The State Government will kill off the majority of the state's so-call zombie gas licences but will leave rich farming land in the Liverpool Plains open for exploration.
The long awaited Future of Gas Statement was signed off by cabinet on Monday. It outlines plans for the gas industry in NSW as well as ruling out gas production under most petroleum exploration licences.
Deputy Premier John Barilaro said the gas statement would provide industry bodies, regional communities and farmers greater certainty around jobs, economic prosperity and land use.
"Supporting gas production in and around the Narrabri region and investment in gas-related infrastructure will help to create thousands of jobs, strengthen local economies and drive the state's recovery from COVID-19," he said.
"We have heard the concerns and questions from our regional communities around PELs and I can confirm today we are reducing the area of land available for gas exploration by 77 per cent. The active PELs that remain will be to support the long-term future of the Narrabri Gas Project.
The Government will amend the Mining State Environmental Planning Policy to reflect these changes.
But the attempted compromise has attracted criticism from both the gas industry and environmental groups.
Australian Petroleum Production and Exploration Association NSWdirector Ashley Wells said the move to limit future gas development to the Narrabri Gas Project would lead to higher gas prices for the long term.
"It is pretty simple, the cheapest gas is the gas closest to market. This shortsighted decision will mean higher gas prices in NSW are the norm not the exception," Mr Wells said.
"For the NSW Government to effectively ban a proven, safe and highly regulated industry doesn't make sense.
"The failure of NSW to respond to increasing gas demand and develop its gas reserves will have unfortunate consequences, in the form of lost jobs, higher energy prices, and foregone economic opportunity. Manufacturing jobs will go to other states and territories or overseas.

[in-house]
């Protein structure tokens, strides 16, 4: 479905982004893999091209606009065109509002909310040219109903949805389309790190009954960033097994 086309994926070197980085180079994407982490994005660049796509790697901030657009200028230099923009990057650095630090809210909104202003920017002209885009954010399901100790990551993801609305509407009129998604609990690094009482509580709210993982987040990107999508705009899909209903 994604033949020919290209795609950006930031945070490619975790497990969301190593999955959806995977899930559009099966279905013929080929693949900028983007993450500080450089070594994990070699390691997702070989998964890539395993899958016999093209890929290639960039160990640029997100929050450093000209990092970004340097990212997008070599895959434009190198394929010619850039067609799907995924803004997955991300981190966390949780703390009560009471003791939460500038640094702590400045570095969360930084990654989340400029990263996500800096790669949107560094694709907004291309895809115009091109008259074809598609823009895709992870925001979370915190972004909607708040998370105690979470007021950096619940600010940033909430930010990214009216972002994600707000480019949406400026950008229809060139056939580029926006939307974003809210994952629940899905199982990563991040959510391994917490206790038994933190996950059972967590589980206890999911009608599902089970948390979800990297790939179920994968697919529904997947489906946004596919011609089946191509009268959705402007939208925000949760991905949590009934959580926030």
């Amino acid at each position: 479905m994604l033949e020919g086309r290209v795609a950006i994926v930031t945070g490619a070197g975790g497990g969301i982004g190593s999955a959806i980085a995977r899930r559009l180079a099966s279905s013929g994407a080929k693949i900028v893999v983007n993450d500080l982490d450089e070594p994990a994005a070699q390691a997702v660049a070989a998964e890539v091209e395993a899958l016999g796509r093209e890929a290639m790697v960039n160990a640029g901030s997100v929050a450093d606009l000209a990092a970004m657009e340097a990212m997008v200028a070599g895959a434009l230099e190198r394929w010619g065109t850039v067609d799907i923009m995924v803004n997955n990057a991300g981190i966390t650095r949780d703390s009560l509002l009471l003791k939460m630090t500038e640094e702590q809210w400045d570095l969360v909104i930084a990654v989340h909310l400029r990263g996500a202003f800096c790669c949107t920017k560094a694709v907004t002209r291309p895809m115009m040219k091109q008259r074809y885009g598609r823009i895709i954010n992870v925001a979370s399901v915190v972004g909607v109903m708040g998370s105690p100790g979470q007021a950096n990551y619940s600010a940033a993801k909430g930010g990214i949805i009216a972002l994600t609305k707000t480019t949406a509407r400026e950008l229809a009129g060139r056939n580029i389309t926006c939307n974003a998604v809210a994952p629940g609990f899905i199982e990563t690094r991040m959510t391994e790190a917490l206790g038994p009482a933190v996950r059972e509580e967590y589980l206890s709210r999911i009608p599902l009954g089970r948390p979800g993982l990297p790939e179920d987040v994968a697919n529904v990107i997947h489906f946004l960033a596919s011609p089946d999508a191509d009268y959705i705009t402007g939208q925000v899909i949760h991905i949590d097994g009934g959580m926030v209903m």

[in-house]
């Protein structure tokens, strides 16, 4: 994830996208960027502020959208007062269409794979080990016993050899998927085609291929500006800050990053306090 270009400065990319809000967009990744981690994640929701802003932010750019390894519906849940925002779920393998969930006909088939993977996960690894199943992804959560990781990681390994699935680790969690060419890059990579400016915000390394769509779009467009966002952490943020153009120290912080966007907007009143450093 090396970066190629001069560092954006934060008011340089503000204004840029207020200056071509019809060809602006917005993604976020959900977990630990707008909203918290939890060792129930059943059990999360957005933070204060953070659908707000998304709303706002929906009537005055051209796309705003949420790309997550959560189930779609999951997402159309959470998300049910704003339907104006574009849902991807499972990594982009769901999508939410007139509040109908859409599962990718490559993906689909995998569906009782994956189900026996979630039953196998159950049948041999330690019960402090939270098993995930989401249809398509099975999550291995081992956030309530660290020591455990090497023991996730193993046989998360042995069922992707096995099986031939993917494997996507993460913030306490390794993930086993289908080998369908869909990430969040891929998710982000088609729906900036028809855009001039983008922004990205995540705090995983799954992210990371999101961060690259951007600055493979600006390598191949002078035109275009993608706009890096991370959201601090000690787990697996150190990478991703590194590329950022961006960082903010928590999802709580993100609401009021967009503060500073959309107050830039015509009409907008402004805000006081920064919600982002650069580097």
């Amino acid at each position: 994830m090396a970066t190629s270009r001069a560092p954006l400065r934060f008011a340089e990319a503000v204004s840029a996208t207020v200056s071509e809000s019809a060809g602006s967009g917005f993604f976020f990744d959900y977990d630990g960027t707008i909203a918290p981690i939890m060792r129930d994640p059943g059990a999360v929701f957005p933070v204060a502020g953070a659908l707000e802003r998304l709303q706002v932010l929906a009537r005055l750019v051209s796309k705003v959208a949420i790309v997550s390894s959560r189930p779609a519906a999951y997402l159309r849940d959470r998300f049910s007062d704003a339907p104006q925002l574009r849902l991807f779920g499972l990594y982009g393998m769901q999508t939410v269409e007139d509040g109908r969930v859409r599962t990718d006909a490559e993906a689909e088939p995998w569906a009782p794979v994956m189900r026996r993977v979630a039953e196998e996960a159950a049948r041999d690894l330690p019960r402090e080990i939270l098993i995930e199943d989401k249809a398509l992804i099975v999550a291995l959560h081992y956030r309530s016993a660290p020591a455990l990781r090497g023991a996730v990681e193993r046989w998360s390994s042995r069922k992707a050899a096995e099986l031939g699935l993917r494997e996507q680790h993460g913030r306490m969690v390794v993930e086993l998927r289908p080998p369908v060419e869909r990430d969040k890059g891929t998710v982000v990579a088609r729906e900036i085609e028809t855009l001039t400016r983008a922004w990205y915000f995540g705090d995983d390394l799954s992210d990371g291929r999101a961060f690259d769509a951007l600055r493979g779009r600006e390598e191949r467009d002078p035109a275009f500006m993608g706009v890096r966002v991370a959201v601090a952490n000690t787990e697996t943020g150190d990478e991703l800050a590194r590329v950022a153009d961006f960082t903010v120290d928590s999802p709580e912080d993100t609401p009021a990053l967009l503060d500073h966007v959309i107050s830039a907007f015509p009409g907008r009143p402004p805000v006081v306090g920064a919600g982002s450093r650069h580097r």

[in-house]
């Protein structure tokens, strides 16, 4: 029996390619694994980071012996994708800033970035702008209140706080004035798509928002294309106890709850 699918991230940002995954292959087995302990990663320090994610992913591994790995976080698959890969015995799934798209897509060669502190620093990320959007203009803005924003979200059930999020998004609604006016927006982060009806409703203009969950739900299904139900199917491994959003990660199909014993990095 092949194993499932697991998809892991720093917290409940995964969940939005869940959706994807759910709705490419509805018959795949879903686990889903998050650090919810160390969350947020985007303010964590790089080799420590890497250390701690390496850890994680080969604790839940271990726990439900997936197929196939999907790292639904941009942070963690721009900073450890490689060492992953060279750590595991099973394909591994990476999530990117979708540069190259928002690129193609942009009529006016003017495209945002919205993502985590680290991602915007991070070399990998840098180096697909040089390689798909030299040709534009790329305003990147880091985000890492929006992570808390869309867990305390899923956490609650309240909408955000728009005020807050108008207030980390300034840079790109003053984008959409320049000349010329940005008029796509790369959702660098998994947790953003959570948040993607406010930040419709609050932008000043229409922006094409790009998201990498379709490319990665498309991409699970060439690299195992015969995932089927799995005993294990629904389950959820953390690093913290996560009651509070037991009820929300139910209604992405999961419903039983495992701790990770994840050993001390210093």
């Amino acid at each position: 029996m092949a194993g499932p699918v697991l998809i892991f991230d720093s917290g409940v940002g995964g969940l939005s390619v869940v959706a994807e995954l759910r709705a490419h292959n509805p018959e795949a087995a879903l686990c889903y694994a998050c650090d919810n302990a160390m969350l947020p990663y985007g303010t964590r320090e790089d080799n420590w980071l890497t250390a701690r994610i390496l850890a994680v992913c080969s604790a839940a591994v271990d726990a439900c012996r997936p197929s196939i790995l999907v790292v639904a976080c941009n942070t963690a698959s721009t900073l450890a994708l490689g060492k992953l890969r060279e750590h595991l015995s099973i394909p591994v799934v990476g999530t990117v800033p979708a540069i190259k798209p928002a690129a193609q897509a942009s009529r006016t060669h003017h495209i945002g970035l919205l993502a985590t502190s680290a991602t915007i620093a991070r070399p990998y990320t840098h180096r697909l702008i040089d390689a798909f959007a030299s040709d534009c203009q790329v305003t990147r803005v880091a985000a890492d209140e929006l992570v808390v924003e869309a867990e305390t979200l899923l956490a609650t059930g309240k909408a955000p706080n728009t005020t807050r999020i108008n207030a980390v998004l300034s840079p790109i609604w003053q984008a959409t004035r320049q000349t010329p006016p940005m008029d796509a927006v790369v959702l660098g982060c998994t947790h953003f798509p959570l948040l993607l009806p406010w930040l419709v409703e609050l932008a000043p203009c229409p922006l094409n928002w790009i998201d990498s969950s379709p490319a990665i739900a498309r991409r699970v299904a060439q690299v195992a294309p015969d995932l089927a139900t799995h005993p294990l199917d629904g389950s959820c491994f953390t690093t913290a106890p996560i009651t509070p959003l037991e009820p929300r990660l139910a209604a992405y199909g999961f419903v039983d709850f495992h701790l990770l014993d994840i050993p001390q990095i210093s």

Farmers in the state's north west reacted angrily to the news that some of the state's most productive farmland will be available for coal seam gas mining.
"For more than a decade farmers across north west NSW have been ploughing time and money into defending farms and the region's water and land resources from the threat of the industrial gasfields," Mullaley farmer Margaret Fleck said
"With this gas strategy, John Barilaro has condemned our communities to having to keep on fighting, not just for ourselves, but to safeguard water, soils and the social fabric of rural communities for the next generation.
"The gas strategy is backing not one but two coal seam gas pipelines, that are fiercely opposed by landholders across hundreds of kilometres of farmland and erodible, fertile soils. We will not lie down and let this industry spread through our districts.
Lock the Gate Alliance spokeswoman Lock the Gate Alliance spokesperson Georgina Woods said the plan was a betrayal of rural NSW communities that were still emerging from drought.
"If the government had been consistent, we would be celebrating. Communities in Coonamble, Gilgandra, Moree and the Upper Hunter are finally spared from the spectre of coal seam gas, and the decision not to proceed with gas exploitation in the Far West is very welcome," she said.
"Promises to seek alternatives to gas are welcome, but the Deputy Premier's decision to expand coal seam gas is at odds with state's commitment to carbon neutrality and makes the Liverpool Plains and Namoi Valley a sacrifice zone for the double whammy of Santos's coal seam gas damage and the legacy of climate change."